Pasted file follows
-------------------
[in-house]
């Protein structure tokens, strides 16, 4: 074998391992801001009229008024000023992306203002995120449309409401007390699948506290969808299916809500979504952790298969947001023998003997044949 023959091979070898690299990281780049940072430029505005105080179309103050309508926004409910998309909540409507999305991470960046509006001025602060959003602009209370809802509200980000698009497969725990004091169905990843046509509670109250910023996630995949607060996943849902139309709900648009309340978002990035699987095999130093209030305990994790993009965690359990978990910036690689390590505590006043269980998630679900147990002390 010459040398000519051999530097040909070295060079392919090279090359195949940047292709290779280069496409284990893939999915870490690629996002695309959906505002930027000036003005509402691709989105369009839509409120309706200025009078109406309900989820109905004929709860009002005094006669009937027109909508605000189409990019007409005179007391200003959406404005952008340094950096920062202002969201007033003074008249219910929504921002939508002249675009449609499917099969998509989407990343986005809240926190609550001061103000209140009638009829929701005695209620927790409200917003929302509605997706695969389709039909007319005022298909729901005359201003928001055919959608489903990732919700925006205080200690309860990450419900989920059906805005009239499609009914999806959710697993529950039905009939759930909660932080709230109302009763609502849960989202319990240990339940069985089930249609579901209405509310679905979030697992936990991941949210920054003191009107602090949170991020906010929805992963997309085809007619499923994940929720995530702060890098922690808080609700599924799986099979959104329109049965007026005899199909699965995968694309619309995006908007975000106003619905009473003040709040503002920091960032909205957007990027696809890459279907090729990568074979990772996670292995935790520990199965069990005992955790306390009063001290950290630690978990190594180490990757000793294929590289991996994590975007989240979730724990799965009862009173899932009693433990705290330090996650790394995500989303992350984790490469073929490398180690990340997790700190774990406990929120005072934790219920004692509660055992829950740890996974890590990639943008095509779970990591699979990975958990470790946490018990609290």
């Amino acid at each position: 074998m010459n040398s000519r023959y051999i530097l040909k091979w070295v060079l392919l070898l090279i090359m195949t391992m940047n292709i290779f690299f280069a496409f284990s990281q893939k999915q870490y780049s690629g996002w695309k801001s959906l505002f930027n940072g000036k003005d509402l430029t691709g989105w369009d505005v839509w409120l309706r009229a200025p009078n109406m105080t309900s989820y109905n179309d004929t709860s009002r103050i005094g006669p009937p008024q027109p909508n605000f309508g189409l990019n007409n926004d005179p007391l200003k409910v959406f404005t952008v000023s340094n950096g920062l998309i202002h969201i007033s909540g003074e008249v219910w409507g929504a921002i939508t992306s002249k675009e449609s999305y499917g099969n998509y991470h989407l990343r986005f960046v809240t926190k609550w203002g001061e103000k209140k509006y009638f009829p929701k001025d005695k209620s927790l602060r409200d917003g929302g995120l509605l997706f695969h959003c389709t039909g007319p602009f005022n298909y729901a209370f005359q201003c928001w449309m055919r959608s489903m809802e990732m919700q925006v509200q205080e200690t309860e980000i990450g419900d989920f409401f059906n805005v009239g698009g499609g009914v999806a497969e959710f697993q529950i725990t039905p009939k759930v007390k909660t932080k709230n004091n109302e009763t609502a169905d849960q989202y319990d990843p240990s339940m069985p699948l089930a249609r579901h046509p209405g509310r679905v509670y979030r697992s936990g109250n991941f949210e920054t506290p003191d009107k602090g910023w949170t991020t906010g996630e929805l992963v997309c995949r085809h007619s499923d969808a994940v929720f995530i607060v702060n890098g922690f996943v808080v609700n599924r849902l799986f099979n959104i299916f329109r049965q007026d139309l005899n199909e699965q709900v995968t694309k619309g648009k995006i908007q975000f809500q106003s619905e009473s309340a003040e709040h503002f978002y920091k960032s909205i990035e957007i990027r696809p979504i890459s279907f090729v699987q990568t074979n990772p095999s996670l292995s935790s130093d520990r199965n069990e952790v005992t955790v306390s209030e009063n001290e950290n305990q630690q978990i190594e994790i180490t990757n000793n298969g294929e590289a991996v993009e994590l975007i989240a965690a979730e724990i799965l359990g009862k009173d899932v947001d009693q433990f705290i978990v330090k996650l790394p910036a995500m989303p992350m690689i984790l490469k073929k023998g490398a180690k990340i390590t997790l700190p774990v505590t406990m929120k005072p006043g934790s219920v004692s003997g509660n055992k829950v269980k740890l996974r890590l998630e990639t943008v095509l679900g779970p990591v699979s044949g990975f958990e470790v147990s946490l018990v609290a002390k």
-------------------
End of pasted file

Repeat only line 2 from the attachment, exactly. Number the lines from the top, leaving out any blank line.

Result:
């Protein structure tokens, strides 16, 4: 074998391992801001009229008024000023992306203002995120449309409401007390699948506290969808299916809500979504952790298969947001023998003997044949 023959091979070898690299990281780049940072430029505005105080179309103050309508926004409910998309909540409507999305991470960046509006001025602060959003602009209370809802509200980000698009497969725990004091169905990843046509509670109250910023996630995949607060996943849902139309709900648009309340978002990035699987095999130093209030305990994790993009965690359990978990910036690689390590505590006043269980998630679900147990002390 010459040398000519051999530097040909070295060079392919090279090359195949940047292709290779280069496409284990893939999915870490690629996002695309959906505002930027000036003005509402691709989105369009839509409120309706200025009078109406309900989820109905004929709860009002005094006669009937027109909508605000189409990019007409005179007391200003959406404005952008340094950096920062202002969201007033003074008249219910929504921002939508002249675009449609499917099969998509989407990343986005809240926190609550001061103000209140009638009829929701005695209620927790409200917003929302509605997706695969389709039909007319005022298909729901005359201003928001055919959608489903990732919700925006205080200690309860990450419900989920059906805005009239499609009914999806959710697993529950039905009939759930909660932080709230109302009763609502849960989202319990240990339940069985089930249609579901209405509310679905979030697992936990991941949210920054003191009107602090949170991020906010929805992963997309085809007619499923994940929720995530702060890098922690808080609700599924799986099979959104329109049965007026005899199909699965995968694309619309995006908007975000106003619905009473003040709040503002920091960032909205957007990027696809890459279907090729990568074979990772996670292995935790520990199965069990005992955790306390009063001290950290630690978990190594180490990757000793294929590289991996994590975007989240979730724990799965009862009173899932009693433990705290330090996650790394995500989303992350984790490469073929490398180690990340997790700190774990406990929120005072934790219920004692509660055992829950740890996974890590990639943008095509779970990591699979990975958990470790946490018990609290």